Hello, and happy Thursday! On this day in 2003, Apple launched its iTunes Store, giving users the ability to buy and download music directly to their personal library. Since then, more than 25 billion songs have been downloaded and the entire music industry has been transformed.
Today’s newsletter is a bit of a hodgepodge, with a few suggestions on how Elon Musk can make Twitter less of a dumpster fire, an explanation of why Ukraine’s request for more powerful drones is actually kind of complicated, a story about how a private company is using purchased data to track American spies, and we wrap it all up with a cool video on how bacteria are being hacked to fight cancer. Let’s get to it.
Thoughts on Elon’s Purchase of Twitter
So it looks like we’re doing this. Twitter’s board is recommending that the company’s shareholders accept Elon Musk’s offer to buy the social media company for $44 billion—now it’s time to dot the “i” and cross the “t.” This, of course, has the twitterati on both the political left and the right hyperventilating, and I’m just kind of over the whole thing.
Time will tell what changes will come but I’m just not expecting anything too significant. Twitter isn’t going to have a pure First Amendment standard for content because—as Truth Social, Parler, Gab, and others have proven—it’s too risky from a liability standpoint and consumers don’t want it. What consumers really want is speech THEY like and everyone else can go hang. Therefore, we’ll see some change (perhaps even some improvements) on the margins but I’m pretty sure everyone expecting a categorical shift is going to be disappointed. And it looks like Elon knows this too and is already preparing Twitter’s users for the eventual let down.
That said, there are some things he could do that I’d personally welcome.
Get rid of the bots. Only verified humans should be allowed to have accounts and tweet.
Get rid of the porn. The internet has plenty (too much) porn and, if Twitter really is going to be “the new public square,” then let’s clean the place up a bit.
Get rid of, or greatly constrain, accounts representing autocratic leaders, governments, or institutions. If they are currently practicing genocide or mass human rights violations, they shouldn’t be on the platform. If a government will not allow its citizens to download and use Twitter, the company should not respond by allowing this same government to manipulate Twitter and its users for the purposes of propaganda or otherwise extending that government’s influence.
Stealing an idea from AEI colleague Yuval Levin, Twitter should also have professional channels where everyone can listen but only verified experts can contribute. I understand the whole “who gets to be an expert” argument but we can figure that out. Of course, anyone would still be able to share their opinions on whatever topic they like in the main Twitter feed; but it’d be nice to have the option of tuning into a channel about economics, foreign policy, cancer research, golf, or whatever where the discussion is being carried by people who engage these issues for a living.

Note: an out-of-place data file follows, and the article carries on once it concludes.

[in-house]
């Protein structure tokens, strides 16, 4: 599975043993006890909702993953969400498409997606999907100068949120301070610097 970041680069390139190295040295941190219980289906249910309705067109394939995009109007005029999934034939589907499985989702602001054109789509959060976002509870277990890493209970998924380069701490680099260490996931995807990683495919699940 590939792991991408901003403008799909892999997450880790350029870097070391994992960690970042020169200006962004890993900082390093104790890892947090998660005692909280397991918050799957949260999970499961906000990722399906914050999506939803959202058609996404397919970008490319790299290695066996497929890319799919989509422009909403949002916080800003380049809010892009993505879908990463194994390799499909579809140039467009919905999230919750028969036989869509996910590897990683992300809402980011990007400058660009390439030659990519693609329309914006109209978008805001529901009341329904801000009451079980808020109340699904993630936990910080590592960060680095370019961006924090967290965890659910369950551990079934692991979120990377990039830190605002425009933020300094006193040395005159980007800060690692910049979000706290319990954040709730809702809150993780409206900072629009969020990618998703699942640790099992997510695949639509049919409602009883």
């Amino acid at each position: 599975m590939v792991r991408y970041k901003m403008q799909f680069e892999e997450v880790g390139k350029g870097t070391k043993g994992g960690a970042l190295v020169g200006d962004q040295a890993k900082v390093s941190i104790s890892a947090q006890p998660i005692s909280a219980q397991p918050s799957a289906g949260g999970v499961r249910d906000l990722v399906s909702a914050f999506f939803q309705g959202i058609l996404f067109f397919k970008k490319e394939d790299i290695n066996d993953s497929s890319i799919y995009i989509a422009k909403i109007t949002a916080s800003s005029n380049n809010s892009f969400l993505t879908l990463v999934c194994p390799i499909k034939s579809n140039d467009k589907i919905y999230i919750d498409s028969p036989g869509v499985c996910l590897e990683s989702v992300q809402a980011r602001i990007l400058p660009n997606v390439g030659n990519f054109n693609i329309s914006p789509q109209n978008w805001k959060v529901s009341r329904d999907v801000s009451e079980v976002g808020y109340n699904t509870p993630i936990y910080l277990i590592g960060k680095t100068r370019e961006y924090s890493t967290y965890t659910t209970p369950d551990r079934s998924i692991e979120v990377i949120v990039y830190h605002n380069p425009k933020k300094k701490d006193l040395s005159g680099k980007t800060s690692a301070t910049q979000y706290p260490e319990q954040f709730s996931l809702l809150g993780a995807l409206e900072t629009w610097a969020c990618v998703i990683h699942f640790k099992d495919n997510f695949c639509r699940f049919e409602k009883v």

Oh, and of course, give us the ability to edit a post so that I’m never stuck with a Tweet that says, “Everyone keeps complimenting me on the smell of my new colon.”
Ukraine Wants to Level-Up Its Drones
Ukraine is requesting the United States provide it with advanced “strike drones,” according to Politico. Specifically, Kyiv has its eyes on the U.S- made MQ-9 Reaper and MQ-1C Gray Eagle remotely piloted aircraft—both of which are among the most lethal and proven drones in the American arsenal.
Ukraine has already used the Turkish-made TB2 to great effect.The United States is currently sending thousands of Switchblade “suicide drones” and is even reportedly fast-tracking a new drone for Ukraine called the Phoenix Ghost. But sending Reapers and Gray Eagles would be a significant move.
Both drones can fly much farther, much higher, and for much longer than anything currently available to President Volodymyr Zelensky. The appeal of these systems is obvious: As the fight in Ukraine shifts to the Donbas and increasingly focuses on dislodging a consolidated Russian force, these systems would allow the imperiled nation’s military to rain down significant firepower from a much more defensible distance. Their advanced avionics and sensors would likewise improve Ukraine’s joint operations and intelligence capabilities. And, unlike the Switchblades and Phoenix Ghosts, these drones are reusable and can carry larger ordinance like the AGM-114 Hellfire missile (a tank killer missile).
When asked about the request, Pentagon spokesperson John Kirby demurred, saying, “When there are decisions to announce and to speak to about capabilities that we’re going to provide Ukraine, we will certainly do that.”
While I’m all for helping Ukraine turn this invasion into a Russian meat grinder, there are serious issues at stake in this decision. Both systems, for example, are managed under the Missile Technology Control Regime (MTCR), which means the U.S. State Department and Department of Defense must sign-off on their export, but with a “strong presumption of denial.” And there are good reasons for these controls.